38. Fame (1980)
Directed by Alan Parker
Signature Song: “Fame” (http://youtu.be/nqMmquNLnHg)
Originally titled “Hot Lunch” until director Alan Parker discovered a pornographic film by the same name, Fame is the overwrought story of students at the New York High School of Performing Arts, following them from auditions all the way to senior year and graduation. The film follows a number of different characters, each trying to find a way to prove they belong in show business, whether as an actor, singer, dancer, or songwriter. Starring a bevy of no-name actors and actresses, the real standout is young Irene Cara, who performed the theme for the film (which won the Best Original Song Oscar) and earned a Golden Globe nomination for her role (she would go on to win her own Oscar for Original Song for co-writing “Flashdance…What a Feeling” in 1984). It’s still one of the more beloved high school films, spawning a short-lived television show in 1982, starring a number of the same performers, which spawned a spinoff show titled Fame L.A. It was remade in 2009 to middling effect, despite having a much stronger cast (of teachers, anyway). What Fame did above all was create a truly 80’s inspirational story that is forever of the decade. It tackled themes of independence and homosexuality, but framed it in a way that didn’t overtake the narrative. In the end, it’s a nice, harmless little musical that, if anything, serves as a decent intro to the genre.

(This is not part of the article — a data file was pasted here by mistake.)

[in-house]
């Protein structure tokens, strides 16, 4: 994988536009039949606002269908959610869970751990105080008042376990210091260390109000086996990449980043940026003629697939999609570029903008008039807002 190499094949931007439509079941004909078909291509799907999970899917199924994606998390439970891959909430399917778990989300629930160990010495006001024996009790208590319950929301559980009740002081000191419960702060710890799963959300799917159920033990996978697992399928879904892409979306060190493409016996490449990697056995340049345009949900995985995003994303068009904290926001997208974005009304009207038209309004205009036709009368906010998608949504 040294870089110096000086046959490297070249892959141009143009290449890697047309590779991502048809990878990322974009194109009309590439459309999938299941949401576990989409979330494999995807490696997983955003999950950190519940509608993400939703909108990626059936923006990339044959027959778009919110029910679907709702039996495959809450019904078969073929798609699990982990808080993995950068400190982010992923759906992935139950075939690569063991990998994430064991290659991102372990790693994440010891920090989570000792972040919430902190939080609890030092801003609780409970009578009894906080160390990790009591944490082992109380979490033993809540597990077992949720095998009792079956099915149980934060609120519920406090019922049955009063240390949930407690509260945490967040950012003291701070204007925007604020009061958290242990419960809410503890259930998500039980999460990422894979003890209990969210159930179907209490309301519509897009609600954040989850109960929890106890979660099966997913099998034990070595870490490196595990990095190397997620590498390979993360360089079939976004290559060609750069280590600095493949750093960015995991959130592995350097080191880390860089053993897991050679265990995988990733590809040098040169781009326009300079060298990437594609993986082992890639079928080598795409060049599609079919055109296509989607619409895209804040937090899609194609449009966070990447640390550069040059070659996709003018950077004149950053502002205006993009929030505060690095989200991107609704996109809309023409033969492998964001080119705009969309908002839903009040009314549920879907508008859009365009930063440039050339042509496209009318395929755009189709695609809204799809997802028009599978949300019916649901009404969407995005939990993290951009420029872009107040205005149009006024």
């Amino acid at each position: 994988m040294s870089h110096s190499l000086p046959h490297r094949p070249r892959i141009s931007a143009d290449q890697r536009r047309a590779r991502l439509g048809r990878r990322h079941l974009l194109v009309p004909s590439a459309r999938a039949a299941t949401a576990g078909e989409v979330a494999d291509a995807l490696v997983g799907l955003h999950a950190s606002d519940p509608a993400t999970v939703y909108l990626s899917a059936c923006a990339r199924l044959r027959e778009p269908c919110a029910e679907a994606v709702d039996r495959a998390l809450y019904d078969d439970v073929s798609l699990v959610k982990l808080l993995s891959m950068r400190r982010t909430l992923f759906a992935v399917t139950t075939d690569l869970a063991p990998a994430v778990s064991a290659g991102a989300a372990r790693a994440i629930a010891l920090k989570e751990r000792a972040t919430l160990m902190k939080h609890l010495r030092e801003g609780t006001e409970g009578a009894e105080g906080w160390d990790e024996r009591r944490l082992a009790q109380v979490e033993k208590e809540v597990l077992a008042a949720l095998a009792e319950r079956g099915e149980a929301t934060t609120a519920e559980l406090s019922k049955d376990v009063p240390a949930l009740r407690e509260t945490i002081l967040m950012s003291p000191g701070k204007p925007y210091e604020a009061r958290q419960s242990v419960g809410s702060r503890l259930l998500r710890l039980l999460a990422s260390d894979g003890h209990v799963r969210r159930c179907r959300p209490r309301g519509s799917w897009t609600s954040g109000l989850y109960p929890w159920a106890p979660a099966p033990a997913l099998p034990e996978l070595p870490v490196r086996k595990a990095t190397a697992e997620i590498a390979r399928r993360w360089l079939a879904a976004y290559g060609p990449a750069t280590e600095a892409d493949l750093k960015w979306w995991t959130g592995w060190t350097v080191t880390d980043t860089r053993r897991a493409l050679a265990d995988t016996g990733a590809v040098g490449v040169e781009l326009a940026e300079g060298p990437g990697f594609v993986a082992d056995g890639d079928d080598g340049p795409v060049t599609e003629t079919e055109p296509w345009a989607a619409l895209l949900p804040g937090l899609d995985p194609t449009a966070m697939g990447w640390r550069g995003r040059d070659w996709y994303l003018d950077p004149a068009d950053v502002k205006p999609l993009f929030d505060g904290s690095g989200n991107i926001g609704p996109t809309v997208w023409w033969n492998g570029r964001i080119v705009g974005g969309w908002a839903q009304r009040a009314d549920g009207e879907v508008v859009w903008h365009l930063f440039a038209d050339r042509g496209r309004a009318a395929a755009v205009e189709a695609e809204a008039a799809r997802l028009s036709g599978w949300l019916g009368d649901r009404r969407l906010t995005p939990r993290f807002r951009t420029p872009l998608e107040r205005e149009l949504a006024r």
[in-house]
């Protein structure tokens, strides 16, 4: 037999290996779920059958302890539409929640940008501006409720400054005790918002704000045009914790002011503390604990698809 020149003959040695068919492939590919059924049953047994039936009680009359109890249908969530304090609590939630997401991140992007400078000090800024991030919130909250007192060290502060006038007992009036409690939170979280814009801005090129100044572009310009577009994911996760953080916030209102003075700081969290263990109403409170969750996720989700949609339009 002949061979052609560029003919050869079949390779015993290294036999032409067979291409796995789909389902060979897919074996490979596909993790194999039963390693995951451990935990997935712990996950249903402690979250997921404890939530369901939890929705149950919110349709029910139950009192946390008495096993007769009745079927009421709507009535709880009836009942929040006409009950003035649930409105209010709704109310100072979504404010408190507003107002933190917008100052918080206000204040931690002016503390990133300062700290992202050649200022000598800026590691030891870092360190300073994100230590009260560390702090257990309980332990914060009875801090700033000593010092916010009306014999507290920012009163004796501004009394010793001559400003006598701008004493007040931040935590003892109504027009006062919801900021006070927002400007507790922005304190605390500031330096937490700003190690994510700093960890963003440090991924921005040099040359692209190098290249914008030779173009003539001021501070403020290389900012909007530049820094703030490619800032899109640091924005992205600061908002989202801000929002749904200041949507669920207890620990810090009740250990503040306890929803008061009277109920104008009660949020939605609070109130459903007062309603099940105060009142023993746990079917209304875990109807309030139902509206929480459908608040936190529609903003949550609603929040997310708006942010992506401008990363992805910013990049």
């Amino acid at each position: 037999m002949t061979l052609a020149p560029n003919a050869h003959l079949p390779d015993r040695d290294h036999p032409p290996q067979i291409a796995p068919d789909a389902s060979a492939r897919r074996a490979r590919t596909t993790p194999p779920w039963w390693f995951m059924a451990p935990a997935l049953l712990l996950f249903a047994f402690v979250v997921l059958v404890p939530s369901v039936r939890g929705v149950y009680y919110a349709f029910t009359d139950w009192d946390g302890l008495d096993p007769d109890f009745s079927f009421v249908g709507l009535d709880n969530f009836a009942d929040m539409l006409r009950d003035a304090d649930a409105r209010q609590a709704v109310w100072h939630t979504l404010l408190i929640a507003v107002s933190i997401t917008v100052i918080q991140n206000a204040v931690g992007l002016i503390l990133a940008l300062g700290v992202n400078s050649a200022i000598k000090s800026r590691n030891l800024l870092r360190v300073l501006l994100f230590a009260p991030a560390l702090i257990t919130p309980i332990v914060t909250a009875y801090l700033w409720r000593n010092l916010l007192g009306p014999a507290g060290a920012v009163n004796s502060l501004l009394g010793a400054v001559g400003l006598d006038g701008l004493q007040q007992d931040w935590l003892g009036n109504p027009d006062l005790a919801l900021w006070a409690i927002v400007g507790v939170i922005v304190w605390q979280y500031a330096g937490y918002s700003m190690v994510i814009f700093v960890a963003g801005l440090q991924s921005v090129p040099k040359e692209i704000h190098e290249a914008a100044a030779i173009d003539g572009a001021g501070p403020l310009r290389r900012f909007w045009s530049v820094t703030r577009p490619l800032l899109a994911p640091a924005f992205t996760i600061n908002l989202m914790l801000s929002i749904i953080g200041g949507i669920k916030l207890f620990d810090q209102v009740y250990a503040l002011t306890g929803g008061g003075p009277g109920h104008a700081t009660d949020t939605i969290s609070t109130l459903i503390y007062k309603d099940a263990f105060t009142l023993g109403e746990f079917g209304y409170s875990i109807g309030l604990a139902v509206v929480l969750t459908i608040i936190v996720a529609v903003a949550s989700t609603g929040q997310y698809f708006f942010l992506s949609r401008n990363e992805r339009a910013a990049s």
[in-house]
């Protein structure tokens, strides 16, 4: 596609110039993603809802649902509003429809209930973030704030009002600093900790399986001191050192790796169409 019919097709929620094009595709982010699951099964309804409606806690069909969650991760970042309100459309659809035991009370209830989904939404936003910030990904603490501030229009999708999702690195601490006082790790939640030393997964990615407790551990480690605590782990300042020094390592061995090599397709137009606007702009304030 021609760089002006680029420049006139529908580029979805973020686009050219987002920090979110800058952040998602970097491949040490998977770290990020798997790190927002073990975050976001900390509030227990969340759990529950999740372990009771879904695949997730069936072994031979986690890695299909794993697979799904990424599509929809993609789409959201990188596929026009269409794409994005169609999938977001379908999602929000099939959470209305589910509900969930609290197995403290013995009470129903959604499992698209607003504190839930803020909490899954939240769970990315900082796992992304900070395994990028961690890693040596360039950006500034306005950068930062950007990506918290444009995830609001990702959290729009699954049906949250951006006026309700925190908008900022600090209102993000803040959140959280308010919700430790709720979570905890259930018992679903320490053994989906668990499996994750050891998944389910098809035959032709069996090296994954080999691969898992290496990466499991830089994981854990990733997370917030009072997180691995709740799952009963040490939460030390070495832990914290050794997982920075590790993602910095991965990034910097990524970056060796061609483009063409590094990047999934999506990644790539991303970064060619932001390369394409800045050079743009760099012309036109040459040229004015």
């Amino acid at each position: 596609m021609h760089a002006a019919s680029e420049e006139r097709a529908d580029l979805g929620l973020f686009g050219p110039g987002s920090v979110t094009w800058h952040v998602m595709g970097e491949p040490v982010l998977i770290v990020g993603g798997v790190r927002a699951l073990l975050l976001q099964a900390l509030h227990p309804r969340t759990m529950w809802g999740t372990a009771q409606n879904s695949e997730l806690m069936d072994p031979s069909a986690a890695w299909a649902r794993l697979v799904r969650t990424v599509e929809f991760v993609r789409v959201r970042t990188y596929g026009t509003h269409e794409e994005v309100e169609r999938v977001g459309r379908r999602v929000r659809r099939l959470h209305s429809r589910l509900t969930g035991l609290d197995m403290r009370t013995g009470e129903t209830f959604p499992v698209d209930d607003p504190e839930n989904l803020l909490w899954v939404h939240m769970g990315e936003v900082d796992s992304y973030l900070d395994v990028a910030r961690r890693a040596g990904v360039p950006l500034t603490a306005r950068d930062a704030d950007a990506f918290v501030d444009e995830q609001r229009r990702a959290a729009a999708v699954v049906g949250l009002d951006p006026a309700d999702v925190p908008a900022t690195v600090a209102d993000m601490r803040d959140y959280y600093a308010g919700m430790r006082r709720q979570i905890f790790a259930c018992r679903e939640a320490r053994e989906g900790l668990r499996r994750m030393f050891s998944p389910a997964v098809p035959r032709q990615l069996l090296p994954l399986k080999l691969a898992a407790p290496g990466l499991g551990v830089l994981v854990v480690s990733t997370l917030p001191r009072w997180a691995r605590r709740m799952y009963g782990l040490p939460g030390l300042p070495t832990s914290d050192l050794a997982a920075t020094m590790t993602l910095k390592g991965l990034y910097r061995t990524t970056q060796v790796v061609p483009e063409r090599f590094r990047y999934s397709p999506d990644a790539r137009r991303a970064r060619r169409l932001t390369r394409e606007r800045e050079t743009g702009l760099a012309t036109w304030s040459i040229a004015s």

37. Chicago (2002)
Directed by Rob Marshall
Signature Song: “Cell Block Tango” (http://youtu.be/KA6R1DMb-Z8)
It was unreasonably big – musicals had always been made, but their appeal was minimal in the decade or so before. But, in 2002, the iconic Broadway show was brought to the screen, directed by stage and TV movie director Rob Marshall, who’d won an Emmy for his work directing the 2001 Kennedy Center Honors. Chicago won Best Picture (and had 13 nominations) and reworked the genre a little. Instead of musical numbers coming within the plot of the movie, most of the performances came from shifts out of the story – characters performing on a sort of dream stage to no real audience. The cast was phenomenal, providing a platform for one of Renée Zellweger’s better performances, great work from Queen Latifah and John C. Reilly, and a deserved Oscar for Catherine Zeta-Jones. While the signature song from the Broadway show may be “All That Jazz,” the true standout moment comes from the staging, direction, and performance of “Cell Block Tango,” a wonderfully dramatic number that provides six distinct female voices. The film probably won’t hold up in due time, but it’s still one of the best musicals of the this millennium.
36. The King and I (1956)
Directed by Walter Lang
Signature Song: “Getting to Know You” (http://youtu.be/1o1t-PhkFAQ)